When commerce proudly flourish'd through the As different good, by art or nature given,
state; To different nations makes their blessings even. At her command the palace learn'd to rise,
Again the long-fall'n column sought the skies; Nature, a mother kind alike to all,
The canvass glow'd beyond e'en nature warm, Still grants her bliss at labour's earnest call;
The pregnant quarry teem'd with human form: With food as well the peasant is supplied
Till, more unsteady than the southern gale, On Idra's cliffs as Arno's shelvy side ;
Commerce on other shores display'd her sail; And though the rocky crested summits frown,
While nought remaind of all that riches gave, These rocks, by custom, turn to beds of down.
But towns unmann'd, and lords without a slave. From art more various are the blessings sent
And late the nation found with fruitless skill Wealth, commerce, honour, liberty, content.
Its former strength was but plethoric ill.
Yet, still the loss of wealth is herc supplied
Here may be seen, in bloodless pomp array'd Each to the favourite happiness attends, The pasteboard triumph and the cavalcade; And spurns the plan that aims at other ends; Processions form'd for piety, and love, Till carried to excess in each domain,
A mistress or a saint in every grove. This favourite good begets peculiar pain. By sports like these are all their cares beguiled, But let us try thesc truths with closer eyer,
The sports of children satisfy the child; And trace them through the prospect as it lies;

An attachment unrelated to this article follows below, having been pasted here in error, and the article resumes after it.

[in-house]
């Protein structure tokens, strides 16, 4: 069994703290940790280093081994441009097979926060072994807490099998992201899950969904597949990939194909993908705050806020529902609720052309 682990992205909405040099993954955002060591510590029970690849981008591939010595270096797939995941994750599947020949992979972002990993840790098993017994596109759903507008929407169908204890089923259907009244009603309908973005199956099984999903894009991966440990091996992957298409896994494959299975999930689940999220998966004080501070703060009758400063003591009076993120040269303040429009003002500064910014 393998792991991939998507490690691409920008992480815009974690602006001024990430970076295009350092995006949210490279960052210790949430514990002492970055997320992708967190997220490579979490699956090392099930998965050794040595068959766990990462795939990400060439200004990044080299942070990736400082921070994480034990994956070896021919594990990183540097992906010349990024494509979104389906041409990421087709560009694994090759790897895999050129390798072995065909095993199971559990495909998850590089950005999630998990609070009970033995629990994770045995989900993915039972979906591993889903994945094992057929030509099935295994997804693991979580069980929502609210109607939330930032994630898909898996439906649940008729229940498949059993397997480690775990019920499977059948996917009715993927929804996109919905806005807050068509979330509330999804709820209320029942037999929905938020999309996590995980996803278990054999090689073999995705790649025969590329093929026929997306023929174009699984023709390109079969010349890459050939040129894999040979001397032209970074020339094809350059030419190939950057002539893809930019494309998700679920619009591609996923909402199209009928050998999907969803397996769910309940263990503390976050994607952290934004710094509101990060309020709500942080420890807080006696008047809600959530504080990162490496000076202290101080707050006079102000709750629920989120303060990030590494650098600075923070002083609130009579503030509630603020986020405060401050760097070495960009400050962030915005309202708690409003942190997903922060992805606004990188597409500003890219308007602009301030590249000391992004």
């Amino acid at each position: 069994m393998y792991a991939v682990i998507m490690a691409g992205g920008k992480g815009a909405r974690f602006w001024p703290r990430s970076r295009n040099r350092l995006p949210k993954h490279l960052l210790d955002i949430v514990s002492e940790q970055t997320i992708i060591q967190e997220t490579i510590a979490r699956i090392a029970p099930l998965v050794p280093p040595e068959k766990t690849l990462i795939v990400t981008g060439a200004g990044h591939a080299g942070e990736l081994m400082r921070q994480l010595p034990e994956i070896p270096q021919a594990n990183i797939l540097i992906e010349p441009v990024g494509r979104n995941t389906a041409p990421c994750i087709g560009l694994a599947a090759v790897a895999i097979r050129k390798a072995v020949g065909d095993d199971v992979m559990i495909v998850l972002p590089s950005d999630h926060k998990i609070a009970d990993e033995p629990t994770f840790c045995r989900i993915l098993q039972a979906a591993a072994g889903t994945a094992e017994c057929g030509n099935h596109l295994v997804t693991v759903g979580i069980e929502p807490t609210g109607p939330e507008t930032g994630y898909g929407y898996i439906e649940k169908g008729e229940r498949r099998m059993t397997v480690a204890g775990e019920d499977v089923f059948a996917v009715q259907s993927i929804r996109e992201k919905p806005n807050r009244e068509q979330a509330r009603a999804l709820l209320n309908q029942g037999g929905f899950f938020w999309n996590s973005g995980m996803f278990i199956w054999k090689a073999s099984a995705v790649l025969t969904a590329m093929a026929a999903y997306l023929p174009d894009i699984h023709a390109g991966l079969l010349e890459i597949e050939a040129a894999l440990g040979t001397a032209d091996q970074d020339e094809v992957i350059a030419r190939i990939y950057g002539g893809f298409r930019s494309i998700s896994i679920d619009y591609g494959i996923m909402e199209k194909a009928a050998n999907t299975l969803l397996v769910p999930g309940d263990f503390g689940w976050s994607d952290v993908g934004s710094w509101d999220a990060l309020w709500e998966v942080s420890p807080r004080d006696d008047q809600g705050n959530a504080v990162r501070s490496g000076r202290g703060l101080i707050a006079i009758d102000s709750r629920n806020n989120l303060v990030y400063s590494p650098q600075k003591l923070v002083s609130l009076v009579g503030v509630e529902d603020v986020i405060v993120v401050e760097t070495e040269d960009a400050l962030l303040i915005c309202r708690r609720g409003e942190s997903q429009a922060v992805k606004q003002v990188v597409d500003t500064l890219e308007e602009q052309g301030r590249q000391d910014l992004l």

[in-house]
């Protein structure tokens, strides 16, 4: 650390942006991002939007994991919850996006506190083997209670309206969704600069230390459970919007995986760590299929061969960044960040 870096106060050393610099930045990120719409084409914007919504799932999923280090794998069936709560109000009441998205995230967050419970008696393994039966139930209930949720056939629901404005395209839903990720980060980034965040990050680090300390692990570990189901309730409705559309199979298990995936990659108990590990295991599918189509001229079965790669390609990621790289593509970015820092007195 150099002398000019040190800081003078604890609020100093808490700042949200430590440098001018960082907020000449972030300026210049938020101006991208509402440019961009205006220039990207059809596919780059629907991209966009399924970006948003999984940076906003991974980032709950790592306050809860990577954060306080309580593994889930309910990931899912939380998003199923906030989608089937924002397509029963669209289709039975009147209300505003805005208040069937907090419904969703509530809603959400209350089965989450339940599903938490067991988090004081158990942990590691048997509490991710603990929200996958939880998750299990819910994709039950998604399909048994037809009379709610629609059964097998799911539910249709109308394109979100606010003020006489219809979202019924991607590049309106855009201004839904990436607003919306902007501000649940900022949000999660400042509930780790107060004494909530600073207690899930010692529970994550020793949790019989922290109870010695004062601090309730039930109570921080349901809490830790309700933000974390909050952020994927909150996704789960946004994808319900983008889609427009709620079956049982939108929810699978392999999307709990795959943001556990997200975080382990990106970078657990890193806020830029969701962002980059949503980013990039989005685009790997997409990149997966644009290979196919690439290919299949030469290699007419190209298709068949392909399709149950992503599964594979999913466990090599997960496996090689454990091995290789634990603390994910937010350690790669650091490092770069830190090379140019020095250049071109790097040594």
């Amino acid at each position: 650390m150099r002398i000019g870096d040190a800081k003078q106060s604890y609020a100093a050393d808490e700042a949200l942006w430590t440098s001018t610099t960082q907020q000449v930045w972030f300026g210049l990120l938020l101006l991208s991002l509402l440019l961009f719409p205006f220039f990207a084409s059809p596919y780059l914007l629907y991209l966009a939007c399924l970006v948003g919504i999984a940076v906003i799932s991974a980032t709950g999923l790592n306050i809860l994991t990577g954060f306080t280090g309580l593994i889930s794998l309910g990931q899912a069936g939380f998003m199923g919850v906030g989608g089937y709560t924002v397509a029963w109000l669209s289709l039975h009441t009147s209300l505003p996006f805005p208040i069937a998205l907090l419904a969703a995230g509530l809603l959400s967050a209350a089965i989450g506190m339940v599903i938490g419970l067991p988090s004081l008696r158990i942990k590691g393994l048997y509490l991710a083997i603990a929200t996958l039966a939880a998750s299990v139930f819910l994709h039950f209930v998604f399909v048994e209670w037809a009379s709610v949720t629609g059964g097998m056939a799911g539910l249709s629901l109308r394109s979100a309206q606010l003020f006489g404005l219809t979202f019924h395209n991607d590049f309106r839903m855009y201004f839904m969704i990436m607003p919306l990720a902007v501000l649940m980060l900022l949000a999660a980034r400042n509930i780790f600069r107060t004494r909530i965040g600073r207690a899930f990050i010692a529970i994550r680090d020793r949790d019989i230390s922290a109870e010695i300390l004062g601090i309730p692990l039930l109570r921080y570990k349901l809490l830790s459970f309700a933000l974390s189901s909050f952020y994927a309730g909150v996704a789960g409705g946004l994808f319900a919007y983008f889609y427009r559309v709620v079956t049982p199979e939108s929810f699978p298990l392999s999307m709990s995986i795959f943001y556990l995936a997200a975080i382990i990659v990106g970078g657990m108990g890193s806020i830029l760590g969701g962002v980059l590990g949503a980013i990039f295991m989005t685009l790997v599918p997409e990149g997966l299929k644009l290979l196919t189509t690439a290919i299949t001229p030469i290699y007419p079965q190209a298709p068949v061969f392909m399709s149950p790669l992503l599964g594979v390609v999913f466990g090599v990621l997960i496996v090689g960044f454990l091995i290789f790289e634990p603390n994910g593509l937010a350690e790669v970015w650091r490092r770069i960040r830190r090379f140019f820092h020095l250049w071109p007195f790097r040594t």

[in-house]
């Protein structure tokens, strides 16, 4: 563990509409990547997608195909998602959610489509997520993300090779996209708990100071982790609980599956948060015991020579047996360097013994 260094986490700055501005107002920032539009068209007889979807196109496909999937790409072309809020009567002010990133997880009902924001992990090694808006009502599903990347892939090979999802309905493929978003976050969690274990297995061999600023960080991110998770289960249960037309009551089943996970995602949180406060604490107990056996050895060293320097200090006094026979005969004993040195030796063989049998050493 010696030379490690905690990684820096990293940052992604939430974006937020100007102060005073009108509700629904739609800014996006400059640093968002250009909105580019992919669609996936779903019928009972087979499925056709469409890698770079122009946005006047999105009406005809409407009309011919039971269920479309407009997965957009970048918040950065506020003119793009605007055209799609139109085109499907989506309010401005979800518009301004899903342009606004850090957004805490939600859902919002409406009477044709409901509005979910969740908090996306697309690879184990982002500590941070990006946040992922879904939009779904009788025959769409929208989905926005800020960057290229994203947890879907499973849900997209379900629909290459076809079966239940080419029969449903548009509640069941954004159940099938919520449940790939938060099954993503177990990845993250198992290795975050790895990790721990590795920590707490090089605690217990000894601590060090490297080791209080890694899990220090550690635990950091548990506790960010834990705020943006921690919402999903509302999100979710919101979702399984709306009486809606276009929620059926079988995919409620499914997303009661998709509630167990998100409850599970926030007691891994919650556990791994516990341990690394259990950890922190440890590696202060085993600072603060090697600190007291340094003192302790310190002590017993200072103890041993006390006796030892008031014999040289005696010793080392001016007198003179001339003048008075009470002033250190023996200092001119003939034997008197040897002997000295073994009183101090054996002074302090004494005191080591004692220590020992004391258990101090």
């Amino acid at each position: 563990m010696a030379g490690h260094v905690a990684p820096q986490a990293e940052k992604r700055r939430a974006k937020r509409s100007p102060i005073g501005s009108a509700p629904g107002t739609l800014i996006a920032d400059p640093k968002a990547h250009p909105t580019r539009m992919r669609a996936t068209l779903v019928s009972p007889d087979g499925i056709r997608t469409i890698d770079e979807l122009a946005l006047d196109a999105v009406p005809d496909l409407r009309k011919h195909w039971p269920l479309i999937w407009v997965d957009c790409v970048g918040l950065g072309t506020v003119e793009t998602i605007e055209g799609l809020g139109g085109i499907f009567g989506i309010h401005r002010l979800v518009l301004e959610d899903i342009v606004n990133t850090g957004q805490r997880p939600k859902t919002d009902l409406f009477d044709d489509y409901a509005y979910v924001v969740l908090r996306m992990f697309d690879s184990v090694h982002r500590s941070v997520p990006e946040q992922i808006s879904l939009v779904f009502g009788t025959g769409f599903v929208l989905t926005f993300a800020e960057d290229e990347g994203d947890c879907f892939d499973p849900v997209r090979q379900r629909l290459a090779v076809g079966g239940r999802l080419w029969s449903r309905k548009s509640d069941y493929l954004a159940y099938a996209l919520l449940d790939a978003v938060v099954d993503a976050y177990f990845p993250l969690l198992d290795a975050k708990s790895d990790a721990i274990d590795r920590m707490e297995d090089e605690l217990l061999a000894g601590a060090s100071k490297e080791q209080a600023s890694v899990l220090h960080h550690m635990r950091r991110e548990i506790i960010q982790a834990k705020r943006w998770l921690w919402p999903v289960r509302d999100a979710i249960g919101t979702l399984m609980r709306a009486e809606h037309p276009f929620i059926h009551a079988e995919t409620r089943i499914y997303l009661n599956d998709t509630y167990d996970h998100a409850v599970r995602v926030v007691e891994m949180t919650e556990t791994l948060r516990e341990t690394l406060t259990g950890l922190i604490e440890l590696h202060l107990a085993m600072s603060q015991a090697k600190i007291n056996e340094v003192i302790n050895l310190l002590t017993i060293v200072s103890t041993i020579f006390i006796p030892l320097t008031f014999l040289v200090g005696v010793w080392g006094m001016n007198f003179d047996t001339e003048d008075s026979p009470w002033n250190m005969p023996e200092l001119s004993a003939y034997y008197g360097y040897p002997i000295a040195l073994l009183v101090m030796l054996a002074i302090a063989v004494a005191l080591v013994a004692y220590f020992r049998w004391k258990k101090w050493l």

Each nobler aim, repress’d by long control, Here for a while my proper cares resign'd,
Now sinks at last, or feebly mans the soul; Here let me sit in sorrow for mankind;
While low delights, succeeding fast behind, Like yon neglected shrub at random cast,
In happier meanness occupy the mind: That shades the steep, and sighs at every blast.
As in those domes, where Cæsars once bore sway
Defaced by time and tottering in decay, Far to the right where Appenine ascends, There in the ruin, heedless of the dead, Bright as the summer, Italy extends ;
The shelter-seeking peasant builds his shed; Its uplands sloping deck the mountain's side, And, wondering man could want the larger pile, Woods over woods in gay theatric pride; Exults, and owns his cottage with a smile While oft some temple's mouldering tops between With venerable grandeur mark the scene,
My soul, turn from them; turn we to survey
Where rougher climes a nobler race display, Could nature's bounty satisfy the breast, Where the bleak Swiss their stormy mansion treuh The sons of Italy were surely blest.
And force a churlish soil for scanty bread Whatever fruits in different climes were found, No product here the barren hills afford, That proudly rise, or humbly court the ground; But man and steel, the soldier and his sword. Whatever blooms in torrid tracts appear, No vernal blooms their torpid rocks array, W bose bright succession decks the varied year; But winter lingering chills the lap of May.
No zephyr fondly sues the mountain's breast, For, as refinement stops, from sire to son
And love's and friendship's finely pointed dart